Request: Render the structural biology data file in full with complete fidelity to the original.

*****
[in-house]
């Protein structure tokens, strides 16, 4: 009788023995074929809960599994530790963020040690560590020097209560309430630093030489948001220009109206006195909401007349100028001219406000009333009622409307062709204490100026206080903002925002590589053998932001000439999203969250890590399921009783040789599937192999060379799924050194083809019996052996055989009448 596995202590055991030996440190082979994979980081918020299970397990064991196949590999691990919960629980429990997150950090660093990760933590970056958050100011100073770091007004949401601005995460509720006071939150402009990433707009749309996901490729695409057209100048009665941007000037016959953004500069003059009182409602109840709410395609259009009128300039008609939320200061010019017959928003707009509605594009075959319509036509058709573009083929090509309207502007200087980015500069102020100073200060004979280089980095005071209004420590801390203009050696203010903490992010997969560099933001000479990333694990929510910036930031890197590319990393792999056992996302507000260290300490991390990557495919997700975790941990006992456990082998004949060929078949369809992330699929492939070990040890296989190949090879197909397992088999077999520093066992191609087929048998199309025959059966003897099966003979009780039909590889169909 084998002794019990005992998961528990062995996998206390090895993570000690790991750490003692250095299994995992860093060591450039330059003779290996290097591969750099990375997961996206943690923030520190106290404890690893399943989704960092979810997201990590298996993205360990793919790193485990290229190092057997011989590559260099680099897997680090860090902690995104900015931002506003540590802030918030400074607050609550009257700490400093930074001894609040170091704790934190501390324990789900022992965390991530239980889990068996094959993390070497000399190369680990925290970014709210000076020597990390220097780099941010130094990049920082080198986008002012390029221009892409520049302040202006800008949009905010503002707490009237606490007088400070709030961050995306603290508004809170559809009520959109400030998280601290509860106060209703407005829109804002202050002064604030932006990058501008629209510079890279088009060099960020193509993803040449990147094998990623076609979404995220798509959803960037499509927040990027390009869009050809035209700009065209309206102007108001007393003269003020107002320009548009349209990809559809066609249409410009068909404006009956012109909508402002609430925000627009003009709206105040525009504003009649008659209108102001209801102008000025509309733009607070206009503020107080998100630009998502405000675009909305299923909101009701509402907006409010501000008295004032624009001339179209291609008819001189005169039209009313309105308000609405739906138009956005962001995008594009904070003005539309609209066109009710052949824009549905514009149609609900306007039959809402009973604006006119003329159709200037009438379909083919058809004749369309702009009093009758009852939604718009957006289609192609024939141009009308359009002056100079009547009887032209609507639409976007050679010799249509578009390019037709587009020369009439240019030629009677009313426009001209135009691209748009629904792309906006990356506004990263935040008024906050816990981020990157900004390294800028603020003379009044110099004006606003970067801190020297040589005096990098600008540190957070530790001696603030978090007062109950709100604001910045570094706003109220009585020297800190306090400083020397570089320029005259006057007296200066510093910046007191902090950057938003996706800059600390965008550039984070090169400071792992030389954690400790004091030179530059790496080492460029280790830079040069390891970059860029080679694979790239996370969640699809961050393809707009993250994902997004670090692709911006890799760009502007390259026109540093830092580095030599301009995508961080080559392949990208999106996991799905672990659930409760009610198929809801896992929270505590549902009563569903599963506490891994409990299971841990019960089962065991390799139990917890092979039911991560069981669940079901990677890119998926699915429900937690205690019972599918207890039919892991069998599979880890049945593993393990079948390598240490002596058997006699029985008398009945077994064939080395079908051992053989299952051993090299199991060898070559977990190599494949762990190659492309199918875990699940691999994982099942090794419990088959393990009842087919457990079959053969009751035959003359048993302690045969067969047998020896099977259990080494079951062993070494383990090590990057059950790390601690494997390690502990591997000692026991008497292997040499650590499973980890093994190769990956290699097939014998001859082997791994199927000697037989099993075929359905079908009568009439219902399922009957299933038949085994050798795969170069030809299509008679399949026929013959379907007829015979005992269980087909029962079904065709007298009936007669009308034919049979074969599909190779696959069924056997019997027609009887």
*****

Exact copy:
[in-house]
């Protein structure tokens, strides 16, 4: 009788023995074929809960599994530790963020040690560590020097209560309430630093030489948001220009109206006195909401007349100028001219406000009333009622409307062709204490100026206080903002925002590589053998932001000439999203969250890590399921009783040789599937192999060379799924050194083809019996052996055989009448 596995202590055991030996440190082979994979980081918020299970397990064991196949590999691990919960629980429990997150950090660093990760933590970056958050100011100073770091007004949401601005995460509720006071939150402009990433707009749309996901490729695409057209100048009665941007000037016959953004500069003059009182409602109840709410395609259009009128300039008609939320200061010019017959928003707009509605594009075959319509036509058709573009083929090509309207502007200087980015500069102020100073200060004979280089980095005071209004420590801390203009050696203010903490992010997969560099933001000479990333694990929510910036930031890197590319990393792999056992996302507000260290300490991390990557495919997700975790941990006992456990082998004949060929078949369809992330699929492939070990040890296989190949090879197909397992088999077999520093066992191609087929048998199309025959059966003897099966003979009780039909590889169909 084998002794019990005992998961528990062995996998206390090895993570000690790991750490003692250095299994995992860093060591450039330059003779290996290097591969750099990375997961996206943690923030520190106290404890690893399943989704960092979810997201990590298996993205360990793919790193485990290229190092057997011989590559260099680099897997680090860090902690995104900015931002506003540590802030918030400074607050609550009257700490400093930074001894609040170091704790934190501390324990789900022992965390991530239980889990068996094959993390070497000399190369680990925290970014709210000076020597990390220097780099941010130094990049920082080198986008002012390029221009892409520049302040202006800008949009905010503002707490009237606490007088400070709030961050995306603290508004809170559809009520959109400030998280601290509860106060209703407005829109804002202050002064604030932006990058501008629209510079890279088009060099960020193509993803040449990147094998990623076609979404995220798509959803960037499509927040990027390009869009050809035209700009065209309206102007108001007393003269003020107002320009548009349209990809559809066609249409410009068909404006009956012109909508402002609430925000627009003009709206105040525009504003009649008659209108102001209801102008000025509309733009607070206009503020107080998100630009998502405000675009909305299923909101009701509402907006409010501000008295004032624009001339179209291609008819001189005169039209009313309105308000609405739906138009956005962001995008594009904070003005539309609209066109009710052949824009549905514009149609609900306007039959809402009973604006006119003329159709200037009438379909083919058809004749369309702009009093009758009852939604718009957006289609192609024939141009009308359009002056100079009547009887032209609507639409976007050679010799249509578009390019037709587009020369009439240019030629009677009313426009001209135009691209748009629904792309906006990356506004990263935040008024906050816990981020990157900004390294800028603020003379009044110099004006606003970067801190020297040589005096990098600008540190957070530790001696603030978090007062109950709100604001910045570094706003109220009585020297800190306090400083020397570089320029005259006057007296200066510093910046007191902090950057938003996706800059600390965008550039984070090169400071792992030389954690400790004091030179530059790496080492460029280790830079040069390891970059860029080679694979790239996370969640699809961050393809707009993250994902997004670090692709911006890799760009502007390259026109540093830092580095030599301009995508961080080559392949990208999106996991799905672990659930409760009610198929809801896992929270505590549902009563569903599963506490891994409990299971841990019960089962065991390799139990917890092979039911991560069981669940079901990677890119998926699915429900937690205690019972599918207890039919892991069998599979880890049945593993393990079948390598240490002596058997006699029985008398009945077994064939080395079908051992053989299952051993090299199991060898070559977990190599494949762990190659492309199918875990699940691999994982099942090794419990088959393990009842087919457990079959053969009751035959003359048993302690045969067969047998020896099977259990080494079951062993070494383990090590990057059950790390601690494997390690502990591997000692026991008497292997040499650590499973980890093994190769990956290699097939014998001859082997791994199927000697037989099993075929359905079908009568009439219902399922009957299933038949085994050798795969170069030809299509008679399949026929013959379907007829015979005992269980087909029962079904065709007298009936007669009308034919049979074969599909190779696959069924056997019997027609009887």